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Chris Murphy, Published March 18 2014

Ada-Borup’s leading scorer Monica Vega is also the ‘defensive tone-setter’


It was third grade when Ada-Borup senior guard Monica Vega first stepped on a basketball court. She remembers her siblings saying she was too small to play.

The 5-foot-3 Vega is now in her fifth season playing varsity basketball for

Ada-Borup and is heading to the Minnesota Class 1A state basketball tournament for the third time. This year, she heads to the tournament as the leading scorer for the Cougars.

Her siblings came up a bit short on their assessment.

“I knew I wanted to play sports,” said Vega, who is averaging 11.6 points, 3.5 assists, 3.9 steals and 2.7 rebounds a game this season. “Watching my siblings play sports pushed me.”

The stereotypes run wild when describing a person of shorter stature in sports. Words like scrappy, hard-working and blue-collar are glued to them. It’s as if they can’t be described as simply talented or playing hard.

Vega was swiping at dribbles and diving for loose balls with Ada-Borup leading by 40 in the

sub-section championship game.

However one describes that, it’s something Ada-Borup will find hard to replace.

“She might not be very tall, but those are going to be some huge shoes to fill,” Ada-Borup coach Dave Smart said. “She’s always played with that tenacity you see on the floor. She’s our defensive tone-setter.”

It was her defense that got her the initial minutes, but everything else Vega had to work for to become a full-time starter.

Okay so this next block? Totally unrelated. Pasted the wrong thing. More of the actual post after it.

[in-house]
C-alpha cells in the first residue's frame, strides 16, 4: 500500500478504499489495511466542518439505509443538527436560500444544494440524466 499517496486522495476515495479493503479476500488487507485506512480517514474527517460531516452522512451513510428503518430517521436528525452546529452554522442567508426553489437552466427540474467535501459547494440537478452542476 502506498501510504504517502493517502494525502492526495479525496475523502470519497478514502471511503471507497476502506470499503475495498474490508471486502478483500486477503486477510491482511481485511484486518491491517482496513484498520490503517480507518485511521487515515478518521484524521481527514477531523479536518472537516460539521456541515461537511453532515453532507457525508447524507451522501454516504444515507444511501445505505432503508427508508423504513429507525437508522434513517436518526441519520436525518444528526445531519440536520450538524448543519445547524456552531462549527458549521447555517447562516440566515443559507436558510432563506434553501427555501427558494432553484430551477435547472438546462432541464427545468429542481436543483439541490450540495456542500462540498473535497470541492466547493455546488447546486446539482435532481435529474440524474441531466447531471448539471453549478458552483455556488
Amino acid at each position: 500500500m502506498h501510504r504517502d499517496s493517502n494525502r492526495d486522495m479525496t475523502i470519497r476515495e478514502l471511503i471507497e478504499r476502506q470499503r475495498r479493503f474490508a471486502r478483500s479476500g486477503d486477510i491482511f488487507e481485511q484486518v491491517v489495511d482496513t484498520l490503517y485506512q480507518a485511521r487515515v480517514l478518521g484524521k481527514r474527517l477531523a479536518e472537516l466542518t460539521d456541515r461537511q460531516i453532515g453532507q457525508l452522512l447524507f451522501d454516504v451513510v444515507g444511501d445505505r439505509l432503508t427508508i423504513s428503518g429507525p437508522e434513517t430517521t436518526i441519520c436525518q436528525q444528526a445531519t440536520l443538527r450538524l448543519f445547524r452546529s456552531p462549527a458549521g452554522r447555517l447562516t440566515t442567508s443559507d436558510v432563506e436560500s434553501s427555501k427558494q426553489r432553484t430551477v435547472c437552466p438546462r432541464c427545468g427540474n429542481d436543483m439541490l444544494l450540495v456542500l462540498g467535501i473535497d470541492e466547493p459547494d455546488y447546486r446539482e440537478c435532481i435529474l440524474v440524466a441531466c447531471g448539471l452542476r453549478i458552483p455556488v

“Offensively, I never knew if she would come around,” Smart said. “Defensively, there was never any doubt. For someone like that, there was always going to be minutes. She really put work in the offseason to develop an offensive game.”

Vega has 113 of Ada-Borup’s 463 steals for a Cougars team that averages nearly 16 steals a game and has held opponents to a 31.6 field-goal percentage. Vega said Smart is the reason she plays the way she does.

“He helped me gain a passion for the game and he taught me a work ethic and ever since then I was hooked,” Vega said. “He tells us to play our hardest every game and play like it’s your last game. I took that to heart.”

In between four years of varsity volleyball – three of which ended at the state tournament – two years of varsity track and field and another year of softball, Vega found time to work on her offensive game.

With an offense made of six players averaging over seven points a game, Vega’s 336 points – 11.6 a game – lead Ada-Borup. Last season, in the Cougars’ run to the state title game, Vega averaged 12 points, three steals, four rebounds and 2.33 assists, earning

all-tournament honors.

With an enrollment of 137, Vega understands the underdog status of Ada-Borup. It makes putting on the Cougars’ jersey at six state tournaments all that more special for her.

“Last year, not many people thought we were going to get there, but being there and being so close to a title, you really want it more,” Vega said. “It means a lot playing for a school that is small, but has a lot of accomplishments.”

There’s no doubt on Thursday, on the biggest stage, which Cougar will be defending Goodhue’s best player Mikayla Miller, who is averaging over 24 points a game.

“It’ll be (Vega),” Smart said.

Vega has a self-proclaimed obsession with the movie “The Lorax,” which is an adaptation of a Dr. Seuss tale. She claims to know every word.

In his children’s book “Horton Hears a Who!” Dr. Seuss wrote “A person’s a person, no matter how small.”

So is an athlete, according to Vega.

“Height doesn’t really mean anything,” Vega said. “It’s how big you play.”

Readers can reach Forum reporter

Chris Murphy at (701) 241-5548